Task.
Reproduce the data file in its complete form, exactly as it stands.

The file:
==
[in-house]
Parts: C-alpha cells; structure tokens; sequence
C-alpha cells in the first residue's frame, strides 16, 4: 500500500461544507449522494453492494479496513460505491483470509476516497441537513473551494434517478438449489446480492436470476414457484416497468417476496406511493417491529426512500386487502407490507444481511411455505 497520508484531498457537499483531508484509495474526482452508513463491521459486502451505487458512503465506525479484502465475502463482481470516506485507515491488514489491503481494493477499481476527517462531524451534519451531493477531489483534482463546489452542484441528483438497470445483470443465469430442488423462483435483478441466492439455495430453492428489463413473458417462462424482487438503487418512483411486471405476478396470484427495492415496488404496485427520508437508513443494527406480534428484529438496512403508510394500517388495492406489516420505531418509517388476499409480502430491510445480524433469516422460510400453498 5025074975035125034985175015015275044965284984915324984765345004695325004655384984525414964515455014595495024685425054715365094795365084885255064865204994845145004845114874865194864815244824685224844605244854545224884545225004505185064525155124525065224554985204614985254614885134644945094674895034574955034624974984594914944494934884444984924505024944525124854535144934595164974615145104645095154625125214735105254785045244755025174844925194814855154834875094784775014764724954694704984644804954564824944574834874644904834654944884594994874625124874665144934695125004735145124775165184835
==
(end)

[in-house]
Parts: C-alpha cells; structure tokens; sequence
C-alpha cells in the first residue's frame, strides 16, 4: 500500500461544507449522494453492494479496513460505491483470509476516497441537513473551494434517478438449489446480492436470476414457484416497468417476496406511493417491529426512500386487502407490507444481511411455505 497520508484531498457537499483531508484509495474526482452508513463491521459486502451505487458512503465506525479484502465475502463482481470516506485507515491488514489491503481494493477499481476527517462531524451534519451531493477531489483534482463546489452542484441528483438497470445483470443465469430442488423462483435483478441466492439455495430453492428489463413473458417462462424482487438503487418512483411486471405476478396470484427495492415496488404496485427520508437508513443494527406480534428484529438496512403508510394500517388495492406489516420505531418509517388476499409480502430491510445480524433469516422460510400453498 5025074975035125034985175015015275044965284984915324984765345004695325004655384984525414964515455014595495024685425054715365094795365084885255064865204994845145004845114874865194864815244824685224844605244854545224884545225004505185064525155124525065224554985204614985254614885134644945094674895034574955034624974984594914944494934884444984924505024944525124854535144934595164974615145104645095154625125214735105254785045244755025174844925194814855154834875094784775014764724954694704984644804954564824944574834874644904834654944884594994874625124874665144934695125004735145124775165184835